Yesterday we read something on the internet written by a US based blogger (David Greenwald of Rawkblog) that suggested that you shouldn’t rush to post about a song and should give it due consideration - post something thoughtful about music you actually like seemed to be the advice. Now we fully understand where David is coming from; too many blogs rush to post the latest remix sent by a PR company to hundreds of bloggers, in an attempt to get listed first on Hype Machine, irrespective of quality or if they really feel passionate about the music. But we also fundamentally disagree that everything should be thoughtful. Music is like sex. It’s not always a bloody intellectual exercise – sometimes you just feel the emotion and have to go with it. You hear something, so beautiful, so incredible, so f*ckin’ noisily brilliant that you want to tell the world about it there and then. Sometimes you just want to rip each others’ clothes off and do it. Wherever you are. This is what makes blogs different from the traditional music media; the immediacy.
Sure, in the world of professional journalism there’s a place for considered analysis of music and sometimes even on a blog it makes sense to sit back and take a more reflective view. But sometimes, like we did a few hours ago, you press play and hear something so powerful, so dramatic and so hugely exciting you just HAVE to tell the world about it. It may not be well-thought out, it may not be rational or studious, it may be the heart talking rather than the head, but when it makes you jump up and go WOW, punching the air with delight and adoration, you don’t want it to be secret. As a music fan you want the world to know.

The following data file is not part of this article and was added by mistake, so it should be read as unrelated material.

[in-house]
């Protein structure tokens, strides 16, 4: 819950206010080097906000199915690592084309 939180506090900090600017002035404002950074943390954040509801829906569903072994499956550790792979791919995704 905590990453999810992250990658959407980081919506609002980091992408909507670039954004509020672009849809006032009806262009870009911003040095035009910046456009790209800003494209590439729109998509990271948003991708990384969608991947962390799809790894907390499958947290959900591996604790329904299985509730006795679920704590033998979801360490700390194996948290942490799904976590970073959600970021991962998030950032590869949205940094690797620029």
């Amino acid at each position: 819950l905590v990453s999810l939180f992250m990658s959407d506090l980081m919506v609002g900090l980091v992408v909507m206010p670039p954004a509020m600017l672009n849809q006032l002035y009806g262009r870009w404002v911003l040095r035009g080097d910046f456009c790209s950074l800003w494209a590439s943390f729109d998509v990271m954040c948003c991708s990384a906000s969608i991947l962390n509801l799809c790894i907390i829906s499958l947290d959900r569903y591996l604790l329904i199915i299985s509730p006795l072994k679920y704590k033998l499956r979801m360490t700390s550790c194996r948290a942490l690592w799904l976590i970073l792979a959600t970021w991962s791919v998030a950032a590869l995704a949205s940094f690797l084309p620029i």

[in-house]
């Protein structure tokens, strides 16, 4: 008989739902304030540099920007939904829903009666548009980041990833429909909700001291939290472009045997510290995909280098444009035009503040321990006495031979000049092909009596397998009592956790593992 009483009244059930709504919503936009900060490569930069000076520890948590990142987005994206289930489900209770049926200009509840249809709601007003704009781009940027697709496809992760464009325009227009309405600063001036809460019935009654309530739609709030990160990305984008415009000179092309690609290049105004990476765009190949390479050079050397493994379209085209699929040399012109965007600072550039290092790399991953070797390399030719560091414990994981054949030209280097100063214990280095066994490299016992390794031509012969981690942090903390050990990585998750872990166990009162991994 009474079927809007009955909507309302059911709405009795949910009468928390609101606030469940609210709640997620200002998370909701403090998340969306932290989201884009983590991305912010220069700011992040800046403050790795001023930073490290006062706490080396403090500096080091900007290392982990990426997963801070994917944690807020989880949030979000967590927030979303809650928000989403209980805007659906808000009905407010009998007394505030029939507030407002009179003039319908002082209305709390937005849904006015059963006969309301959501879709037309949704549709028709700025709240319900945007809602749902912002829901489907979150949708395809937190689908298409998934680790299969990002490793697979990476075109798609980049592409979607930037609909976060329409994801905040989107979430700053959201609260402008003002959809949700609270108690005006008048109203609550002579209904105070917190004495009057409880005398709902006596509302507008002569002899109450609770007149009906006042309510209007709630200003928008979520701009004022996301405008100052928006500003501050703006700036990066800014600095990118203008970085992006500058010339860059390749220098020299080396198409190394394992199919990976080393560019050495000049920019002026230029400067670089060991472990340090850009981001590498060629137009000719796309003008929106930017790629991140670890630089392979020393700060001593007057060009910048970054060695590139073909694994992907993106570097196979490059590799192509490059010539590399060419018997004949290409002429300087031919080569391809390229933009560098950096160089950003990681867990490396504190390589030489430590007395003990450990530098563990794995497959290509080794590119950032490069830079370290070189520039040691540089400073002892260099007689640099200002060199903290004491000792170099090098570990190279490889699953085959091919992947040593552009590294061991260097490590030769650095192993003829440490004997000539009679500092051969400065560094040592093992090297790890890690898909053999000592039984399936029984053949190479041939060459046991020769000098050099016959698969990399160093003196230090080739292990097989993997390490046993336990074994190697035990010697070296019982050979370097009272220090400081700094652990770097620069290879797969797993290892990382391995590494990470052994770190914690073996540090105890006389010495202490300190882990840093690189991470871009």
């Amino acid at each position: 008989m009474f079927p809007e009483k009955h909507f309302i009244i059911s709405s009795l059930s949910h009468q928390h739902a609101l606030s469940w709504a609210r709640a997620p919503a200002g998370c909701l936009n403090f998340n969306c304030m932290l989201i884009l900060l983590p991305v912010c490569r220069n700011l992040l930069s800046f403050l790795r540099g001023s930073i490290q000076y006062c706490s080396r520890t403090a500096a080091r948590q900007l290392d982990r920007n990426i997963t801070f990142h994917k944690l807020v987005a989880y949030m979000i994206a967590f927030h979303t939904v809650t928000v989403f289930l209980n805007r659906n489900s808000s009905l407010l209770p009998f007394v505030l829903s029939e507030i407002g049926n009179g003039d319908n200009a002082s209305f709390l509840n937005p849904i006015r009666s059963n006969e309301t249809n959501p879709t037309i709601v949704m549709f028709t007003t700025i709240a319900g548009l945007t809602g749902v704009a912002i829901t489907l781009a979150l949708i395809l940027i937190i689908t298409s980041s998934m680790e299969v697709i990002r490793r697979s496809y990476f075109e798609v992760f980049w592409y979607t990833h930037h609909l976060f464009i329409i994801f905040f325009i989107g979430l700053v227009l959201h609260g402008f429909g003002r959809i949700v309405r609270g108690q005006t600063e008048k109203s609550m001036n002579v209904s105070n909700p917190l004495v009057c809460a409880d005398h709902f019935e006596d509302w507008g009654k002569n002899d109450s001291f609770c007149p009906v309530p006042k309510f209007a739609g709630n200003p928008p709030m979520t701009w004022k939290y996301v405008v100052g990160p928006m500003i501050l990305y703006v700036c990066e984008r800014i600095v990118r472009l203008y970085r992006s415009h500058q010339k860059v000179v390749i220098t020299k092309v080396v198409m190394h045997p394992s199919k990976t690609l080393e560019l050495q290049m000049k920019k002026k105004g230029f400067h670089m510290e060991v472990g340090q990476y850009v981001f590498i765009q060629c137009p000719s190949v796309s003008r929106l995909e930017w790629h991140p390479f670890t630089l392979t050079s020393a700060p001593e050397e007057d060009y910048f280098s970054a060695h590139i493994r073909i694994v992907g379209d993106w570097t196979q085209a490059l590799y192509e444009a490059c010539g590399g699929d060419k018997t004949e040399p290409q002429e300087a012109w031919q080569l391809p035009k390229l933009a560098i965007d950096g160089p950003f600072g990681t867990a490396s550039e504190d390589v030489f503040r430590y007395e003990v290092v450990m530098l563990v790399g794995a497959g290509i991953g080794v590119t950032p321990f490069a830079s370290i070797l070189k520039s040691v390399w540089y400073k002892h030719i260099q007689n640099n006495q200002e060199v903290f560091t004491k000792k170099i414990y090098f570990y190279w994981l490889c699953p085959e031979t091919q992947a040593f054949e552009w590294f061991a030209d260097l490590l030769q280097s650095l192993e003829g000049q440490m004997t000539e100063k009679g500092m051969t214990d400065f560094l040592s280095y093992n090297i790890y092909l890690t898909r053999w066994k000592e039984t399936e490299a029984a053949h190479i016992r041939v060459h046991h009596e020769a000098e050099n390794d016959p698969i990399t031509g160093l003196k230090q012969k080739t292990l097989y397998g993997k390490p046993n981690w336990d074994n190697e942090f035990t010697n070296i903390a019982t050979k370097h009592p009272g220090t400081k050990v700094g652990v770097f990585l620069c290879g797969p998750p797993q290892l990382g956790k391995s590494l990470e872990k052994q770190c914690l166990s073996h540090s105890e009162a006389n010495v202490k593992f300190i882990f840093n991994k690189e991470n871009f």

This is what we’re doing with Embers. We want you to know about them now. Their sound, from the three songs we've heard, is grandiose dramatic rock that shimmers with layers of transcendental noise sitting somewhere between the climaxes of Glasvegas and the shattering force of My Bloody Valentine. There’s even a hint of the good parts of Embrace in there somewhere. It’s incredible stuff. Tunnel Vision is the apocalyptic sound of World War III spat out of musical instruments, Without Fear or Favour verges on being some sort of religious experience and Days Turns Into Weeks takes stern pianos and synths to create a hymn of cinematic barefaced brilliance.
We could have waited a week, listened carefully and come up with a well balanced and reasoned argument as to why Embers have just become our new favourite band, but when we’re this excited about such an incredible noise we want as many people as possible to know as quickly as possible. Why delay something that could make a lot of people very happy?
Someone put this lot in a massive studio and give them the production and recording weight they deserve please.
This is Embers. Embers are four people from Manchester. They write music like this.Without Fear or Favour